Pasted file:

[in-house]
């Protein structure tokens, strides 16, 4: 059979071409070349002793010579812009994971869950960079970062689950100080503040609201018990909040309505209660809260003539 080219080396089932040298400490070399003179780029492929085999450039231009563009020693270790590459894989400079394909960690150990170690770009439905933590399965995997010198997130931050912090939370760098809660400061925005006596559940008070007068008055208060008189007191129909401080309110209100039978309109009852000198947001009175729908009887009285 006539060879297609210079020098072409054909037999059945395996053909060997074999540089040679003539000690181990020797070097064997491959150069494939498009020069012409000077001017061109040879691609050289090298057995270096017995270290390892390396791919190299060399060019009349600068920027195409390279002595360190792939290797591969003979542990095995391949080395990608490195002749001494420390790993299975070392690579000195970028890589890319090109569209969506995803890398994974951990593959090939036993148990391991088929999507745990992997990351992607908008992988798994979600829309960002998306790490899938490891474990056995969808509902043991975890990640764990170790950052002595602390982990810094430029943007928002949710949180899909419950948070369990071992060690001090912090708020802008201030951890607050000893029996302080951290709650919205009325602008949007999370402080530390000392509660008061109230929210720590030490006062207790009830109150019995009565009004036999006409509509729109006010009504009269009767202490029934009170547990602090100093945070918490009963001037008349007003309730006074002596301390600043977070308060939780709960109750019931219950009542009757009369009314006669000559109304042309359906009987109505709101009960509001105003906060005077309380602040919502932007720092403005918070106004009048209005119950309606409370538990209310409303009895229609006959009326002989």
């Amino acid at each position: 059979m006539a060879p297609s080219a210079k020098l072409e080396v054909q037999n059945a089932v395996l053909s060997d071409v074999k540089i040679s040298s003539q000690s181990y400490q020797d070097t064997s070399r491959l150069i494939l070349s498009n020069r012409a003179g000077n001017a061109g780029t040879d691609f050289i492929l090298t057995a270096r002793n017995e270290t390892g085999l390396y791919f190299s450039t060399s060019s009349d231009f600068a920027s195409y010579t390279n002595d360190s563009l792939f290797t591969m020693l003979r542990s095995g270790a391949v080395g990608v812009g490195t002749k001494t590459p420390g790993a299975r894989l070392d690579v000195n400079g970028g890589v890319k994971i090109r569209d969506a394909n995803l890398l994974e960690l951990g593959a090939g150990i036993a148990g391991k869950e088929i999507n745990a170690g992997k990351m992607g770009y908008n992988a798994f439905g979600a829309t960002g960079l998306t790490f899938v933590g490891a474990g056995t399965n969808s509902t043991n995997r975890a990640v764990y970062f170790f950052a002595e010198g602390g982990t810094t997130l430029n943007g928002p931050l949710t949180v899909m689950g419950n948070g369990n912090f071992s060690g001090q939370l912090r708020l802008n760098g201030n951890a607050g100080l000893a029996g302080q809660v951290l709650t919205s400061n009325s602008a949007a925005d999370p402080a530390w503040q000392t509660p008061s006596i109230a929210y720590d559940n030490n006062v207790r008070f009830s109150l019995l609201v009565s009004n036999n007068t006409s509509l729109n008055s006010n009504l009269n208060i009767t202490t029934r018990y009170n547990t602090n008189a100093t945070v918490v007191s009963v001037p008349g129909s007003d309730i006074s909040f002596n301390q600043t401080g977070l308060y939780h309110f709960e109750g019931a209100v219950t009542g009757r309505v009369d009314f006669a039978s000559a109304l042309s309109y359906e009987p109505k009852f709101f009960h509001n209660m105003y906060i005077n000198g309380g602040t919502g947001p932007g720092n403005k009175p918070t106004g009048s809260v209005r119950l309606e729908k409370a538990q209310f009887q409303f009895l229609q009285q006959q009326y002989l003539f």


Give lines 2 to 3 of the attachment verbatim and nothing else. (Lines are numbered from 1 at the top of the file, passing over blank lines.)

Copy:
């Protein structure tokens, strides 16, 4: 059979071409070349002793010579812009994971869950960079970062689950100080503040609201018990909040309505209660809260003539 080219080396089932040298400490070399003179780029492929085999450039231009563009020693270790590459894989400079394909960690150990170690770009439905933590399965995997010198997130931050912090939370760098809660400061925005006596559940008070007068008055208060008189007191129909401080309110209100039978309109009852000198947001009175729908009887009285 006539060879297609210079020098072409054909037999059945395996053909060997074999540089040679003539000690181990020797070097064997491959150069494939498009020069012409000077001017061109040879691609050289090298057995270096017995270290390892390396791919190299060399060019009349600068920027195409390279002595360190792939290797591969003979542990095995391949080395990608490195002749001494420390790993299975070392690579000195970028890589890319090109569209969506995803890398994974951990593959090939036993148990391991088929999507745990992997990351992607908008992988798994979600829309960002998306790490899938490891474990056995969808509902043991975890990640764990170790950052002595602390982990810094430029943007928002949710949180899909419950948070369990071992060690001090912090708020802008201030951890607050000893029996302080951290709650919205009325602008949007999370402080530390000392509660008061109230929210720590030490006062207790009830109150019995009565009004036999006409509509729109006010009504009269009767202490029934009170547990602090100093945070918490009963001037008349007003309730006074002596301390600043977070308060939780709960109750019931219950009542009757009369009314006669000559109304042309359906009987109505709101009960509001105003906060005077309380602040919502932007720092403005918070106004009048209005119950309606409370538990209310409303009895229609006959009326002989």
């Amino acid at each position: 059979m006539a060879p297609s080219a210079k020098l072409e080396v054909q037999n059945a089932v395996l053909s060997d071409v074999k540089i040679s040298s003539q000690s181990y400490q020797d070097t064997s070399r491959l150069i494939l070349s498009n020069r012409a003179g000077n001017a061109g780029t040879d691609f050289i492929l090298t057995a270096r002793n017995e270290t390892g085999l390396y791919f190299s450039t060399s060019s009349d231009f600068a920027s195409y010579t390279n002595d360190s563009l792939f290797t591969m020693l003979r542990s095995g270790a391949v080395g990608v812009g490195t002749k001494t590459p420390g790993a299975r894989l070392d690579v000195n400079g970028g890589v890319k994971i090109r569209d969506a394909n995803l890398l994974e960690l951990g593959a090939g150990i036993a148990g391991k869950e088929i999507n745990a170690g992997k990351m992607g770009y908008n992988a798994f439905g979600a829309t960002g960079l998306t790490f899938v933590g490891a474990g056995t399965n969808s509902t043991n995997r975890a990640v764990y970062f170790f950052a002595e010198g602390g982990t810094t997130l430029n943007g928002p931050l949710t949180v899909m689950g419950n948070g369990n912090f071992s060690g001090q939370l912090r708020l802008n760098g201030n951890a607050g100080l000893a029996g302080q809660v951290l709650t919205s400061n009325s602008a949007a925005d999370p402080a530390w503040q000392t509660p008061s006596i109230a929210y720590d559940n030490n006062v207790r008070f009830s109150l019995l609201v009565s009004n036999n007068t006409s509509l729109n008055s006010n009504l009269n208060i009767t202490t029934r018990y009170n547990t602090n008189a100093t945070v918490v007191s009963v001037p008349g129909s007003d309730i006074s909040f002596n301390q600043t401080g977070l308060y939780h309110f709960e109750g019931a209100v219950t009542g009757r309505v009369d009314f006669a039978s000559a109304l042309s309109y359906e009987p109505k009852f709101f009960h509001n209660m105003y906060i005077n000198g309380g602040t919502g947001p932007g720092n403005k009175p918070t106004g009048s809260v209005r119950l309606e729908k409370a538990q209310f009887q409303f009895l229609q009285q006959q009326y002989l003539f």